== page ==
The leader of the Haitian gang that kidnapped 16 American missionaries has threatened to kill the hostages if his ransom demands, $1 million per hostage, are not paid.
“I prefer that thunder burns me, if I don’t get what I need. You see those Americans, I will prefer to kill them and I will unload a big weapon to each of their heads,” the leader of the gang known as 400 Mawozo, Wilson Joseph, said in the video, according to The New York Times. “I mean what I said, that’s it.”
The Times said that their sourcing for Joseph’s remarks included two people who were present when the threat was made and recorded on video. A total of 17 people were kidnapped, including one Canadian.
The Wall Street Journal reported:
The missionaries were abducted last Saturday in an eastern suburb of the capital when armed members of the gang forcibly stopped a minibus carrying the men, women and children. The group, which includes an 8-month-old baby, was returning from a visit to a nearby orphanage.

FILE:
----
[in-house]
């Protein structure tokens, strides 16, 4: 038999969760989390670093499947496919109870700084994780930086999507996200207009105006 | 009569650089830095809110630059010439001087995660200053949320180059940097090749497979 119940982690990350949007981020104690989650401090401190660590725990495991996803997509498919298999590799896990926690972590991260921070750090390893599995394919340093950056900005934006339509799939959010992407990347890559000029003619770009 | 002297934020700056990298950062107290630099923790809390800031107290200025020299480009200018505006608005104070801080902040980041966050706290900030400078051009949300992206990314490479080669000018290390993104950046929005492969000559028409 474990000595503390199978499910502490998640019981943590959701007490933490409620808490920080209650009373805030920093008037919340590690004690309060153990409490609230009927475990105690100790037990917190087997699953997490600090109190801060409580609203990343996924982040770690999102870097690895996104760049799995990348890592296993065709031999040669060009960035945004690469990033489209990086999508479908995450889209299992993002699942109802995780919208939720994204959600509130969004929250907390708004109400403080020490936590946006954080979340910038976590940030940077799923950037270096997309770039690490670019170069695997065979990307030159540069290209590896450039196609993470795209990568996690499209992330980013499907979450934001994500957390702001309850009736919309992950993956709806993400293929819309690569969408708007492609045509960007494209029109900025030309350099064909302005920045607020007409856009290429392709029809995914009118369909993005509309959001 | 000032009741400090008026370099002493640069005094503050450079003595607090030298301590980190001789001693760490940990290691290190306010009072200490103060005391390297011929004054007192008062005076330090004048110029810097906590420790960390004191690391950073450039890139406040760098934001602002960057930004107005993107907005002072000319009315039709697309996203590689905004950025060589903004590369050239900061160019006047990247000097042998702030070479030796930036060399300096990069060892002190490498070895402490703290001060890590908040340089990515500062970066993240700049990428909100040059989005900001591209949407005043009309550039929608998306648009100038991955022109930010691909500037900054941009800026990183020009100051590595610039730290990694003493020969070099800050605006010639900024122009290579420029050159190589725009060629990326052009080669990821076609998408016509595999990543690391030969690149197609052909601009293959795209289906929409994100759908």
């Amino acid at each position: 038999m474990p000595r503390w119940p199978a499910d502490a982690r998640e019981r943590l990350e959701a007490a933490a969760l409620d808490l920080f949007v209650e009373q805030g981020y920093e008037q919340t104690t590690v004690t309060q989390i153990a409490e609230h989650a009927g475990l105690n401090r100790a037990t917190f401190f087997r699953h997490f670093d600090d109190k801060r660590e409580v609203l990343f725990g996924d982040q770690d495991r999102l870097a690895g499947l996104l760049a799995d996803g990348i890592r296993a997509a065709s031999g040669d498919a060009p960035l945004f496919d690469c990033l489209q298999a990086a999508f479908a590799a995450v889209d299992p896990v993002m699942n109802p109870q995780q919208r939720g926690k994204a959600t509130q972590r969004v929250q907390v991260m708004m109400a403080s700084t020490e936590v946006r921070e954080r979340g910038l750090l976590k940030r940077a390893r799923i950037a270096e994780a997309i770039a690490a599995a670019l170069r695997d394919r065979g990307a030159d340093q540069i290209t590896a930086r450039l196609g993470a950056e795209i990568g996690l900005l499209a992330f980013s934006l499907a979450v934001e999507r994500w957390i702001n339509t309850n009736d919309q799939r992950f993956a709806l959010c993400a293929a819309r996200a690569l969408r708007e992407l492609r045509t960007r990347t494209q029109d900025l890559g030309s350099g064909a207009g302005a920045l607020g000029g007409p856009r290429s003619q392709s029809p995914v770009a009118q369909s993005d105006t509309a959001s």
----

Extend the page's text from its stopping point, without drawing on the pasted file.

A reporter asked Deputy Press Secretary Karine Jean-Pierre during Thursday’s White House press briefing about the situation, specifically about how seriously the Biden administration was taking the situation and what it was doing to respond to it.
Jean-Pierre responded first by highlighting a statement from Secretary of State Antony Blinken, who said this week:
First, with regard to the specific incident that you referred to, the kidnapping of missionaries, including 16 Americans, we have in the administration been relentlessly focused on this, including sending a team to Haiti from the State Department; working very closely with the FBI, which is the lead in these kinds of matters; in constant communication with the Haitian National Police, the church that the missionaries belong to, as well as to the Haitian Government. And we will do everything that we can to help resolve the situation.
Jean-Pierre also highlighted a purported statement from Haiti’s security:
We have been working closely with the Haitian National Police to try to build their capacity, as well as help put in place programs that can effectively deal with the gangs. But it’s a very challenging and long-term process. We’re focused on it, but is it absolutely essential that this security dynamic change if Haiti is going to make real progress.
Jean-Pierre said that for privacy and security reasons, she could not disclose more at this time.
This article has been expanded after publication to include additional information.
Author: Ryan Saavedra